Last Updated on February 9, 2022 by Tresi Weeks
In its first three weeks in office, President Biden’s administration reversed a range of high-profile Trump Administration regulations that affected disability rights – rules covering Medicaid, disability benefits and reviews, immigration and housing discrimination.
Medicaid work rules
Since 2018, the Trump Administration had been pushing states to enact work requirements for certain Medicaid recipients to maintain benefits. In Arkansas, the only state that enacted these requirements, the program resulted in 18,000 people losing Medicaid coverage in three months before a court put the program on hold. This included many people with disabilities, despite being ostensibly exempt from the rules.
According to sources, the Biden Administration will withdraw the Trump Administration’s permissions to states to enact work requirements or invitations for states to apply for waivers to enact such requirements. It will also rescind existing waivers for Arkansas, Kentucky, and New Hampshire. Courts have uniformly ruled that the Medicaid Act prohibits these work mandates, although the question is now in front of the Supreme Court.
On January 28, 2021, the Social Security Administration (SSA) withdrew proposed regulations that would have subjected certain Social Security Disability Insurance (SSDI) and Supplemental Security Income (SSI) recipients to more frequent reviews to ensure people receiving benefits still have qualifying disabilities. The SSA currently requires these reviews on a seven-year, three-year, or six- to 18-month basis, depending on if the person is classified as “Medical Improvement Not Expected,” “Medical Improvement Possible,” or “Medical Improvement Expected.”
The proposed regulations would have created a new category, covering an estimated 4.4 million people, called “Medical Improvement Likely.” These recipients would have been subjected to reviews every two years, and the every-seven-year requirement for people in the “Medical Improvement Not Expected” category would have been shortened to six years. Disability advocates, who had characterized the proposed rules as a way to harass SSDI and SSI recipients, applauded the SSA’s withdrawal of the proposed changes.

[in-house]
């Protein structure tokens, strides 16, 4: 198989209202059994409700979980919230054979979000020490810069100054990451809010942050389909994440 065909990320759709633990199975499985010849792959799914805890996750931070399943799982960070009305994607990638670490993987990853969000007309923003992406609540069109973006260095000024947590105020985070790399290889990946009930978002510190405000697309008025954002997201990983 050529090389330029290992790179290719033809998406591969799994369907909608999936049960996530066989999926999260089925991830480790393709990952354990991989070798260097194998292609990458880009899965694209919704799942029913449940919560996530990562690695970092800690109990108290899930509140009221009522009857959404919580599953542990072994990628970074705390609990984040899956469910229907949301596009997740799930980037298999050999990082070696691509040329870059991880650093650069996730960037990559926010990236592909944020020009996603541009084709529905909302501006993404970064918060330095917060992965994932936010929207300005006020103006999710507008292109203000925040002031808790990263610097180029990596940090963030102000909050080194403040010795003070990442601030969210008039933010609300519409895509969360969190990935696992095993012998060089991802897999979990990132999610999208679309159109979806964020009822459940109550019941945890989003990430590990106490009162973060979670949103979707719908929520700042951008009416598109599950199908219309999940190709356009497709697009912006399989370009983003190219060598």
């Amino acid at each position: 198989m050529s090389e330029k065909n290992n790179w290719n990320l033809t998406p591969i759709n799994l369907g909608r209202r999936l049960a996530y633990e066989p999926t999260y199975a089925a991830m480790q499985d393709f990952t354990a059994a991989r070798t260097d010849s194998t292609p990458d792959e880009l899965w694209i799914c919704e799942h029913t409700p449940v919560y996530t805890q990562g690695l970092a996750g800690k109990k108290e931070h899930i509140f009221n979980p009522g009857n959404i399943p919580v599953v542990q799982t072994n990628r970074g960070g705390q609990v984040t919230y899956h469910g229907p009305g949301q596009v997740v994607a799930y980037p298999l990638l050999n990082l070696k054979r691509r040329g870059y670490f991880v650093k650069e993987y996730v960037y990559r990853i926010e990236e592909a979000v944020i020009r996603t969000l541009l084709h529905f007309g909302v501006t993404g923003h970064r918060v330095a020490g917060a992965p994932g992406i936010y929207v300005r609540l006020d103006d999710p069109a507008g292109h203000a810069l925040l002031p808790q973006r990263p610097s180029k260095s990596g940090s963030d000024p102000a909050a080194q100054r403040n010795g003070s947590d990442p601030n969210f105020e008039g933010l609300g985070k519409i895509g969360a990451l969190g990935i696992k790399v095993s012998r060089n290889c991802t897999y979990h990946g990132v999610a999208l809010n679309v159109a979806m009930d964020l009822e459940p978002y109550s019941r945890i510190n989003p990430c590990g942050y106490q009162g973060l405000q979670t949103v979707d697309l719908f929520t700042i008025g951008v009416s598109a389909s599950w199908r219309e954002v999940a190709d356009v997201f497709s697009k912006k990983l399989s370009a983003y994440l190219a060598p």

Public Charge Rule
President Biden signed an executive order February 2 ordering a review of regulations finalized by the Trump Administration that would permit the federal government to deny people citizenship on the grounds that they may be a “public charge,” meaning they are likely to need government benefits. While existing laws already permit the government to deny people citizenship on this basis if they are likely to need SSI, the Trump Administration’s regulations expanded the “public charge” definition to encompass people who have received or may need SNAP (food stamps), Medicaid and other benefits that many people with disabilities rely on for help.
For many advocates, the rules harkened to a time when immigration laws systematically excluded people with disabilities. The rule was also credited with sparking a significant drop-off in non-citizens seeking medical care out of deportation fears.
On January 26, President Biden issued an executive order rescinding proposed Department of Housing and Urban Development (HUD) regulations that would have made it significantly harder to prove discrimination under the Fair Housing Act (FHA). The proposed regulations targeted claims where discrimination is proven not by showing the intent of a policy but by demonstrating the policy’s discriminatory effects, such as through statistical analysis and other evidence. The Trump Administration would have created a higher, “robust” standard for plaintiffs to make FHA claims, thus making it significantly harder to prove housing discrimination based on disability.
Disability discrimination claims have long been the most frequent type of claim brought under the FHA. They have traditionally been used to successfully challenging everything from bank lending practices, to landlords discriminating against people with housing subsidies, and zoning ordinances that limit the placement of group homes.